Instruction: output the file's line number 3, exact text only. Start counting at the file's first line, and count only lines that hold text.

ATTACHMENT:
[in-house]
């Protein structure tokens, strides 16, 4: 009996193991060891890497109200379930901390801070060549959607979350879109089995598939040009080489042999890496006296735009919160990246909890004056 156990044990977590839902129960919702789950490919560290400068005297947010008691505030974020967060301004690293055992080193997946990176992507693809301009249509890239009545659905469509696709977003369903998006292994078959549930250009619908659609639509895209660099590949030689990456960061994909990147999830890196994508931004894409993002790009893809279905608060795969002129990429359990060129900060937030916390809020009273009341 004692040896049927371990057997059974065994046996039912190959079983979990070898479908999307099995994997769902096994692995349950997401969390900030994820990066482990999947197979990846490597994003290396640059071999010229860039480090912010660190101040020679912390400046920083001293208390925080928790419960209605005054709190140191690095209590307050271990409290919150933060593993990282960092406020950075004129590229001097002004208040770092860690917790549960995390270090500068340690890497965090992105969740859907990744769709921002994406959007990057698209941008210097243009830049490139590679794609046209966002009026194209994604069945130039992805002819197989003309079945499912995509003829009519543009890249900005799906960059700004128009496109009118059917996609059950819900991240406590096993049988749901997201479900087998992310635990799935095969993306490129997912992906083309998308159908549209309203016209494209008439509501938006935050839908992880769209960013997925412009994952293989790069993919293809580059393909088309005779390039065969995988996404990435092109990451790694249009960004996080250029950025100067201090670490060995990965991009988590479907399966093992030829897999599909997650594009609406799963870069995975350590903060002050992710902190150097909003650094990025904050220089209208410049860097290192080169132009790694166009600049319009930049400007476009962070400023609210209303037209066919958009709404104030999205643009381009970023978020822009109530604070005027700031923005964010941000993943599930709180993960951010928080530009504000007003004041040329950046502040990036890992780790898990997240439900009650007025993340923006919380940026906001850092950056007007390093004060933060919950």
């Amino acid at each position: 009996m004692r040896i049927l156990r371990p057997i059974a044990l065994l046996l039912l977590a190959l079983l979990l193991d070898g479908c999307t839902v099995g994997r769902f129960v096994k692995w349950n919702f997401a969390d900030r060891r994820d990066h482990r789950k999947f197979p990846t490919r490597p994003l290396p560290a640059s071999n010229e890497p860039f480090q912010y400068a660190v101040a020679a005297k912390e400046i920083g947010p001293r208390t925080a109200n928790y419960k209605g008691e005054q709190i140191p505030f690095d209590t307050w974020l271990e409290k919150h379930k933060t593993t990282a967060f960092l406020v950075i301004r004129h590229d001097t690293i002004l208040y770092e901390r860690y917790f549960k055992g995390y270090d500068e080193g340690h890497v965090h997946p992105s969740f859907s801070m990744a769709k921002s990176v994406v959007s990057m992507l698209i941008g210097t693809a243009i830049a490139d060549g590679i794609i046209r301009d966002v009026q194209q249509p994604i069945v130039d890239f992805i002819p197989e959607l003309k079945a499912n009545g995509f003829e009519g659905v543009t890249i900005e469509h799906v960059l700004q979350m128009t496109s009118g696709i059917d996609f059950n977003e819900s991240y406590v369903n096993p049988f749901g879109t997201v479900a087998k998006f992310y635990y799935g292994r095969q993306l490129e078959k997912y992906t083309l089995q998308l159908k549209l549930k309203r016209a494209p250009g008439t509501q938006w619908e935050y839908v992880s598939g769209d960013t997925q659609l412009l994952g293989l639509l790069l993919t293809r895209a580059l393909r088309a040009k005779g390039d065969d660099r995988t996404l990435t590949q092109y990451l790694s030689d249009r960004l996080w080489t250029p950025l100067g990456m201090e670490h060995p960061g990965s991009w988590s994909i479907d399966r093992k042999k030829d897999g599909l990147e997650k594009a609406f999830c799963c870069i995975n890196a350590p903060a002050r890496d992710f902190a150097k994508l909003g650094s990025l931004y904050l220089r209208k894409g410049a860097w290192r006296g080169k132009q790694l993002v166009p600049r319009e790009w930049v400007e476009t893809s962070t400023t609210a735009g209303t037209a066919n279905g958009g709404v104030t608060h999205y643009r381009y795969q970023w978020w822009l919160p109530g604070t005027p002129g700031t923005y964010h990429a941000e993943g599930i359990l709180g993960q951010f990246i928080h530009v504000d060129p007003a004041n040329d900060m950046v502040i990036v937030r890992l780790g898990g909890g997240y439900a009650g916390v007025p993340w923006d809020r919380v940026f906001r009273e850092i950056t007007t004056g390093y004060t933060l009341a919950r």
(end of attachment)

């Amino acid at each position: 009996m004692r040896i049927l156990r371990p057997i059974a044990l065994l046996l039912l977590a190959l079983l979990l193991d070898g479908c999307t839902v099995g994997r769902f129960v096994k692995w349950n919702f997401a969390d900030r060891r994820d990066h482990r789950k999947f197979p990846t490919r490597p994003l290396p560290a640059s071999n010229e890497p860039f480090q912010y400068a660190v101040a020679a005297k912390e400046i920083g947010p001293r208390t925080a109200n928790y419960k209605g008691e005054q709190i140191p505030f690095d209590t307050w974020l271990e409290k919150h379930k933060t593993t990282a967060f960092l406020v950075i301004r004129h590229d001097t690293i002004l208040y770092e901390r860690y917790f549960k055992g995390y270090d500068e080193g340690h890497v965090h997946p992105s969740f859907s801070m990744a769709k921002s990176v994406v959007s990057m992507l698209i941008g210097t693809a243009i830049a490139d060549g590679i794609i046209r301009d966002v009026q194209q249509p994604i069945v130039d890239f992805i002819p197989e959607l003309k079945a499912n009545g995509f003829e009519g659905v543009t890249i900005e469509h799906v960059l700004q979350m128009t496109s009118g696709i059917d996609f059950n977003e819900s991240y406590v369903n096993p049988f749901g879109t997201v479900a087998k998006f992310y635990y799935g292994r095969q993306l490129e078959k997912y992906t083309l089995q998308l159908k549209l549930k309203r016209a494209p250009g008439t509501q938006w619908e935050y839908v992880s598939g769209d960013t997925q659609l412009l994952g293989l639509l790069l993919t293809r895209a580059l393909r088309a040009k005779g390039d065969d660099r995988t996404l990435t590949q092109y990451l790694s030689d249009r960004l996080w080489t250029p950025l100067g990456m201090e670490h060995p960061g990965s991009w988590s994909i479907d399966r093992k042999k030829d897999g599909l990147e997650k594009a609406f999830c799963c870069i995975n890196a350590p903060a002050r890496d992710f902190a150097k994508l909003g650094s990025l931004y904050l220089r209208k894409g410049a860097w290192r006296g080169k132009q790694l993002v166009p600049r319009e790009w930049v400007e476009t893809s962070t400023t609210a735009g209303t037209a066919n279905g958009g709404v104030t608060h999205y643009r381009y795969q970023w978020w822009l919160p109530g604070t005027p002129g700031t923005y964010h990429a941000e993943g599930i359990l709180g993960q951010f990246i928080h530009v504000d060129p007003a004041n040329d900060m950046v502040i990036v937030r890992l780790g898990g909890g997240y439900a009650g916390v007025p993340w923006d809020r919380v940026f906001r009273e850092i950056t007007t004056g390093y004060t933060l009341a919950r």